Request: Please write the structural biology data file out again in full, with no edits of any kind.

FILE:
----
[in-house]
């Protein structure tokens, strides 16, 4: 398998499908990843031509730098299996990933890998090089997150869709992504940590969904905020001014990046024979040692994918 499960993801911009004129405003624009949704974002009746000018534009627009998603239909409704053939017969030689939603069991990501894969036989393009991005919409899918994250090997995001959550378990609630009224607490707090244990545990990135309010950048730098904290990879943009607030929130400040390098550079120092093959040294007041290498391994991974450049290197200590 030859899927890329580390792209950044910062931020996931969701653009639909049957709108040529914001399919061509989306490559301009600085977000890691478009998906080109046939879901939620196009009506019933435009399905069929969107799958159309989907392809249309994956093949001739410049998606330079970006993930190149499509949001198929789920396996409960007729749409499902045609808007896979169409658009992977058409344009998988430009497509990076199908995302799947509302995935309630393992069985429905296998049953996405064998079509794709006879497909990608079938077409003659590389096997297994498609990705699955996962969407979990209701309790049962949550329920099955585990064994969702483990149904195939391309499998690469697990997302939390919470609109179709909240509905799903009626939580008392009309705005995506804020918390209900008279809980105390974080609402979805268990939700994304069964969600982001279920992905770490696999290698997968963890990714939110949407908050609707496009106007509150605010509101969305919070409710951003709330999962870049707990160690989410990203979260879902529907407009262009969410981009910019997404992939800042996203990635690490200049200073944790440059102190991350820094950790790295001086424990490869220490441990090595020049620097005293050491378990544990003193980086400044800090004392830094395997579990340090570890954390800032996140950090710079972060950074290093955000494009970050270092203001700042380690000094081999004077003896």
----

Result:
[in-house]
């Protein structure tokens, strides 16, 4: 398998499908990843031509730098299996990933890998090089997150869709992504940590969904905020001014990046024979040692994918 499960993801911009004129405003624009949704974002009746000018534009627009998603239909409704053939017969030689939603069991990501894969036989393009991005919409899918994250090997995001959550378990609630009224607490707090244990545990990135309010950048730098904290990879943009607030929130400040390098550079120092093959040294007041290498391994991974450049290197200590 030859899927890329580390792209950044910062931020996931969701653009639909049957709108040529914001399919061509989306490559301009600085977000890691478009998906080109046939879901939620196009009506019933435009399905069929969107799958159309989907392809249309994956093949001739410049998606330079970006993930190149499509949001198929789920396996409960007729749409499902045609808007896979169409658009992977058409344009998988430009497509990076199908995302799947509302995935309630393992069985429905296998049953996405064998079509794709006879497909990608079938077409003659590389096997297994498609990705699955996962969407979990209701309790049962949550329920099955585990064994969702483990149904195939391309499998690469697990997302939390919470609109179709909240509905799903009626939580008392009309705005995506804020918390209900008279809980105390974080609402979805268990939700994304069964969600982001279920992905770490696999290698997968963890990714939110949407908050609707496009106007509150605010509101969305919070409710951003709330999962870049707990160690989410990203979260879902529907407009262009969410981009910019997404992939800042996203990635690490200049200073944790440059102190991350820094950790790295001086424990490869220490441990090595020049620097005293050491378990544990003193980086400044800090004392830094395997579990340090570890954390800032996140950090710079972060950074290093955000494009970050270092203001700042380690000094081999004077003896």